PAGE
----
‘If our greatest need had been information,

God would have sent us an educator.

If our greatest need had been technology,

God would have sent us a scientist.

If our greatest need had been money,

God would have sent us an economist.

If our greatest need had been pleasure,

God would have sent us an entertainer.

But our greatest need was forgiveness,

So God sent us a Saviour!’

Paul could write that it was “our gospel” because he

and his companions faithfully proclaimed it. They were the primary agents in making the Good News known to mankind, and we, in our turn, are their successors in this great work. Paul had the Gospel, but it had been committed to him for the purpose of its transmission to others. That’s what he meant when he wrote “Our gospel …” and then he added: It …


Something happened. The Gospel didn’t come by itself. It didn’t drop by parachute from heaven. No, Paul, Silas and Timothy brought it. Before they arrived in Thessalonica there was no church, perhaps no one in that city of Greece had even heard about Jesus, let alone believed in him. The world needs a Saviour and we who have a personal knowledge of the Lord Jesus Christ have been commissioned by Him to make the Gospel known to those around us.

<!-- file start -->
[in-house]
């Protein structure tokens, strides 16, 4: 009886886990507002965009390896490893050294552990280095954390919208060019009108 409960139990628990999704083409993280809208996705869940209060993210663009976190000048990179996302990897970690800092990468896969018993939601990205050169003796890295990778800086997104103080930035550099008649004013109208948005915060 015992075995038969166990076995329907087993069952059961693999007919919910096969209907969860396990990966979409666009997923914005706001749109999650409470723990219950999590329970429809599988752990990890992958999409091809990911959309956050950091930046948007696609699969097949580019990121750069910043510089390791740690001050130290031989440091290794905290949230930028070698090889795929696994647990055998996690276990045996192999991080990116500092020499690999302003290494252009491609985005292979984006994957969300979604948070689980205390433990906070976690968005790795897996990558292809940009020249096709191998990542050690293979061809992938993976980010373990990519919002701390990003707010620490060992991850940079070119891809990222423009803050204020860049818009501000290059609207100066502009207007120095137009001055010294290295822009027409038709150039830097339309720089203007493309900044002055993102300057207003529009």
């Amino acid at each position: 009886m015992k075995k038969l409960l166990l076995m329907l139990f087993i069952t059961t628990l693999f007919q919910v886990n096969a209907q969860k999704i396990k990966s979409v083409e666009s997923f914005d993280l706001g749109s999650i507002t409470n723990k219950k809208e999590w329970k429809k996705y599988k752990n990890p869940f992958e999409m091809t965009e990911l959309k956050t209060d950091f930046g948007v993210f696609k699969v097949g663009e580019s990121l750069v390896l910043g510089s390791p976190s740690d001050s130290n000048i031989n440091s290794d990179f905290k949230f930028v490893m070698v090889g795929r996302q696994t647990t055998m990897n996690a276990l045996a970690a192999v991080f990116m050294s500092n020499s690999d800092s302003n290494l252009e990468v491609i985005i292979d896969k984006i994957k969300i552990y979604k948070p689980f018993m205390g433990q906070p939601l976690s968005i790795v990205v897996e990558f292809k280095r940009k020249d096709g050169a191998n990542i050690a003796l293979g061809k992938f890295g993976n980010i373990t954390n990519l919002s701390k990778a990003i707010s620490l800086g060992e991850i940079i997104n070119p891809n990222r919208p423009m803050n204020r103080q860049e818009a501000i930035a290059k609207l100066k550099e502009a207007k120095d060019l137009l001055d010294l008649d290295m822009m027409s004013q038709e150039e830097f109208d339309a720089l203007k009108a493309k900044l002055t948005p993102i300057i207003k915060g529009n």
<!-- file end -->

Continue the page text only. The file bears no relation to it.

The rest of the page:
One of the ways of doing this is to make available the Scriptures to as many people as possible. I wonder if, when you go to a foreign country on holiday, you’ve thought of taking a few copies of the New Testament to leave behind as a silent witness of the Gospel?

The planting of the church in Thessalonica, that is, the gathering together of a number of believers in Christ, was the direct result of the preaching of the Gospel.


Paul goes on to explain the process. It came:


The Gospel didn’t come only with words far from it, because with words only it would have been something mechanical and without 1ife. But it did come to the Thessalonians “with words". The Gospel is a message, it has content, and it can only be made known by using words. Words can be used well or badly. We need to be careful in our choice of words if we are to get our message across successfully.